Supplementary Material for: Longitudinal Changes in Kidney Function Estimated from Cystatin C and Its Association with Mortality in Elderly Women
datasetposted on 11.05.2020 by Malmgren L., McGuigan F.E., Christensson A., Akesson K.E.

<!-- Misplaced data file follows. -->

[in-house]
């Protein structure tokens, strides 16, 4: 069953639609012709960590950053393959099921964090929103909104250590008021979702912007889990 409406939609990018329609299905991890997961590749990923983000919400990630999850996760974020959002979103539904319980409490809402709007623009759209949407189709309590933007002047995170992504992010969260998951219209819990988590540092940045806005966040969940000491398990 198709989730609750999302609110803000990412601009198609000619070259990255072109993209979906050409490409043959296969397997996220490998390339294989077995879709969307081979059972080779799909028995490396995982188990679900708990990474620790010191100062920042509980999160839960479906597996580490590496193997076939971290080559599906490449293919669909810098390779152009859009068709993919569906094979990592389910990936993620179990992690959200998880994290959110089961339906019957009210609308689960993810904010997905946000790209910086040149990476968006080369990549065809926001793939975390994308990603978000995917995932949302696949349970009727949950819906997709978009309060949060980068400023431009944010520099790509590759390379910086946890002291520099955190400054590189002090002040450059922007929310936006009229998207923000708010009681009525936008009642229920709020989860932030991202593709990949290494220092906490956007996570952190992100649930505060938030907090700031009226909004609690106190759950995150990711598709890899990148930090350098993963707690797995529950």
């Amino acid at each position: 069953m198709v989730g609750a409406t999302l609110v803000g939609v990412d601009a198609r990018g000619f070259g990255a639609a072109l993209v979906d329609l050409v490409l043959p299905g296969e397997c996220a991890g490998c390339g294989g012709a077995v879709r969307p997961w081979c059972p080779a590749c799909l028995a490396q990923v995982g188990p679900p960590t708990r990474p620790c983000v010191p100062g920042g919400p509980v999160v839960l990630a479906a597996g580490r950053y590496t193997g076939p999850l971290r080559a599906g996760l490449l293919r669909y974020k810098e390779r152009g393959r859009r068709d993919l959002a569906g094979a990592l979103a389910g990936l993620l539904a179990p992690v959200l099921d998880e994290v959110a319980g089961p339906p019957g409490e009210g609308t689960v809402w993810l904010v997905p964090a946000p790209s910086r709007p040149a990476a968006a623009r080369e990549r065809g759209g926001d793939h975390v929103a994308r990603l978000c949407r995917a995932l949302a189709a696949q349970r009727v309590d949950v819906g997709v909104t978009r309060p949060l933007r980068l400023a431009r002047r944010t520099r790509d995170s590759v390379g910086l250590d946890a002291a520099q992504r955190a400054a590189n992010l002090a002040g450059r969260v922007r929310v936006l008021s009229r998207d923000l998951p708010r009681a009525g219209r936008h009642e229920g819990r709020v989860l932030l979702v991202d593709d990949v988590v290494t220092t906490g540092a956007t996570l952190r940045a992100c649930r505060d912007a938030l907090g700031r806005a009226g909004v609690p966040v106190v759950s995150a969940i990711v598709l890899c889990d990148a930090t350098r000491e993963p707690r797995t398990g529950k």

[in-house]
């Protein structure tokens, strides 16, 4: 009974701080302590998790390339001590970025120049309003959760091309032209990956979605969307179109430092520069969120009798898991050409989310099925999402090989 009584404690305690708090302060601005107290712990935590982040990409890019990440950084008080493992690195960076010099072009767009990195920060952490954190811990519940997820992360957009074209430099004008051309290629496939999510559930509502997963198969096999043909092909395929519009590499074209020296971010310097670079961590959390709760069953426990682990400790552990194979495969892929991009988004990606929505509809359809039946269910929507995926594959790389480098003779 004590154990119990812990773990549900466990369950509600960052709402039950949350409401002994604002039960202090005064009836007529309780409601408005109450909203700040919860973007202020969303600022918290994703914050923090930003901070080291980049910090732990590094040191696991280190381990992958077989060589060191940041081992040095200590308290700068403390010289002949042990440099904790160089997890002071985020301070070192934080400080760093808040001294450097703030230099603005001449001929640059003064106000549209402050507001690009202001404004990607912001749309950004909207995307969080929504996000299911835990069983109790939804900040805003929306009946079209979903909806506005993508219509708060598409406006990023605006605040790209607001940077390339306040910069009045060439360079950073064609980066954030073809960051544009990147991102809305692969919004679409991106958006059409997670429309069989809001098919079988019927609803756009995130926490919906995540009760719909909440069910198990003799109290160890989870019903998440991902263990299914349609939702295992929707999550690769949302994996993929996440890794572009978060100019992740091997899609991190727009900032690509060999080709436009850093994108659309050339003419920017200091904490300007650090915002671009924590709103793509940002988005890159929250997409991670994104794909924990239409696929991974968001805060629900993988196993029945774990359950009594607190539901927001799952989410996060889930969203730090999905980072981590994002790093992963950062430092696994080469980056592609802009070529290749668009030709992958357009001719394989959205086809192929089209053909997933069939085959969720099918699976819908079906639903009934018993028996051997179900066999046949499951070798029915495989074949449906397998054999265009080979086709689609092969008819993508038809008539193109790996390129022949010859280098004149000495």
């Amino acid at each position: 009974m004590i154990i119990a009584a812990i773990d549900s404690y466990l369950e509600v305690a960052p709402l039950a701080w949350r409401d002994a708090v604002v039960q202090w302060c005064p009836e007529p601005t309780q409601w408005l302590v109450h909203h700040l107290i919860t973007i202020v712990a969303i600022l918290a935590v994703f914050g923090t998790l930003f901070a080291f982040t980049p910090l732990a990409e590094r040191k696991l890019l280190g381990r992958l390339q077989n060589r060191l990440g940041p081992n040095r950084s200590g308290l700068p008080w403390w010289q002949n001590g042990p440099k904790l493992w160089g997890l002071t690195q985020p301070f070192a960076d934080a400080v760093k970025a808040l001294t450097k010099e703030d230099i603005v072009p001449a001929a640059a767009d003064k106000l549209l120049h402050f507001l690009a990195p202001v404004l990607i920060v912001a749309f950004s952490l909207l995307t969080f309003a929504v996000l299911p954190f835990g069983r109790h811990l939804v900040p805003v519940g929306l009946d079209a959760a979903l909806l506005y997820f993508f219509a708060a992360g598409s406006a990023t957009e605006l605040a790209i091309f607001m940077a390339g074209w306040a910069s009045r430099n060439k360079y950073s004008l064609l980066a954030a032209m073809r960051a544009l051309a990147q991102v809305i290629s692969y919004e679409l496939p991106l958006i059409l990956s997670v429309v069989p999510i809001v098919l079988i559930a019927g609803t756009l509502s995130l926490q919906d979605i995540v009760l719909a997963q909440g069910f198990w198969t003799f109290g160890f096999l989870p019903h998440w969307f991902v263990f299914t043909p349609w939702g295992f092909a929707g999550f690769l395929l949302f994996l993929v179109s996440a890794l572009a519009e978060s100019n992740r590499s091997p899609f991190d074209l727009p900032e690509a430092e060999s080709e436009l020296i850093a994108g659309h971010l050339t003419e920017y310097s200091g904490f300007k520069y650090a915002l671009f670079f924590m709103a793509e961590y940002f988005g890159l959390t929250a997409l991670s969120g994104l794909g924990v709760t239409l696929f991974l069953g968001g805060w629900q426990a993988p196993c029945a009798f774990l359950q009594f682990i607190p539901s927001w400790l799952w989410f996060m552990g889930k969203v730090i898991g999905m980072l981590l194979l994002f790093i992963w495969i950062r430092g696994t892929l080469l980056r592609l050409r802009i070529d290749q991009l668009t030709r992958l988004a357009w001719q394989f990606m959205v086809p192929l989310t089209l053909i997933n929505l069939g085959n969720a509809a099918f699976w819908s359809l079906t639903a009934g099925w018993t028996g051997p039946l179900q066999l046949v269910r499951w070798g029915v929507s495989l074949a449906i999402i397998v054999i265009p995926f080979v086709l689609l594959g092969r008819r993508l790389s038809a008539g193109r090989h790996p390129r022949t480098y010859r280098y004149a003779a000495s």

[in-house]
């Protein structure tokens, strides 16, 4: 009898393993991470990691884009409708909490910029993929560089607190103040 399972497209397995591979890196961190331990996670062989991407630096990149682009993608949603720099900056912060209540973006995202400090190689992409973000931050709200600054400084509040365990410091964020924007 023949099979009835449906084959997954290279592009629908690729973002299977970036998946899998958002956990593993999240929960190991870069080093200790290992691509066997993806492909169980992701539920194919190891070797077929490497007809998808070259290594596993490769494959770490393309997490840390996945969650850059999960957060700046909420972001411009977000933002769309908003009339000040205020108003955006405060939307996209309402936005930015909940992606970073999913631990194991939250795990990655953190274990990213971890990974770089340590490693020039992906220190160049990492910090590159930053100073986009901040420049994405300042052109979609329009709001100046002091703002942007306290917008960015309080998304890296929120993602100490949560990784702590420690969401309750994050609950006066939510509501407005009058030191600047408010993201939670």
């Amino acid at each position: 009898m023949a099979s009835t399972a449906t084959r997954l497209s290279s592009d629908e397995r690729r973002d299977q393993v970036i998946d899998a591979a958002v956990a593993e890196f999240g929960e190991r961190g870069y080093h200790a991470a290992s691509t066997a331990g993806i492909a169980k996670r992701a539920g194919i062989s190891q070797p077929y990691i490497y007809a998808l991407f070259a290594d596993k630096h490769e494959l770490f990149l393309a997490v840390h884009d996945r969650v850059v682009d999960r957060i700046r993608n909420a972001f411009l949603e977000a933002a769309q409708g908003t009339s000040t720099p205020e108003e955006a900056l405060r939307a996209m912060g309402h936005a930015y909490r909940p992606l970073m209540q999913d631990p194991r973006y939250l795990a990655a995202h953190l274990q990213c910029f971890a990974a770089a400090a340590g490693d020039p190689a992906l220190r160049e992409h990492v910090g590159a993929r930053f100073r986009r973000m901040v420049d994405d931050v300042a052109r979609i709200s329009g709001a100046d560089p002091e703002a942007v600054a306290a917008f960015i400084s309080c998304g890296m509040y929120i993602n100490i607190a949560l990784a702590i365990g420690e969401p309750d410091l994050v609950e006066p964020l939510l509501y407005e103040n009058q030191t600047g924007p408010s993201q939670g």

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Background/Aims: Prospective data on age-related changes in kidney function are required, especially since the current Kidney Disease Improving Global Outcomes (KDIGO) definition has been suggested to classify a large number of elderly people with CKD. Objective: This study, a complement to our previous Cr-based study in the same cohort, is aimed at evaluating cystatin C (cysC)-based changes in kidney function during aging in older women and analyzing the association between CKD and mortality through 10 years of follow-up. Methods: cysC was available in 981 women from the Osteoporosis Prospective Risk Assessment (OPRA) cohort, all aged 75 years on entry. Reinvestigations were made after 5 (n = 685) and 10 years (n = 365). Kidney function was estimated (estimated glomerular filtration rate [eGFR]) using Chronic Kidney Disease Epidemiology Collaboration cysC and Caucasian, Asian, Pediatric, and Adult cysC equations and the change in function calculated. Women were staged equivalent to CKD stage 1, 2, 3a, or 3b–5 according to the KDIGO classification. Mortality risk was estimated for 5-year or 10-year follow-up time using Cox proportional hazard analyses (reference category, CKD stages 1 and 2). Results: Mortality risk for women with the worst kidney function (CKD stages 3b–5) increased during both 5-year follow-up times compared to that for women in stages 1 and 2 (age 75–80 years: adjusted Hazard Ratio [HRadj] 3.9, 95% confidence interval [CI] 2.3–6.5; age 80–85 years: HRadj 1.7, 95% CI 1.0–2.7). In contrast, women in stage 3a had increased risk only in the first 5-year follow-up (HRadj 1.7, 95% CI 1.0–3.0, age 75–80 years). Change in kidney function amounted to a loss of 1.9 (±1.4) mL/min/1.73 m2 per year during the 10-year follow-up, and at age 85 years, 4 of every 5 women had an eGFR equivalent to CKD. Conclusion: In the future, an age-adapted definition of CKD, lowering the threshold for CKD in the elderly, may be beneficial to avoid overdiagnosis of CKD.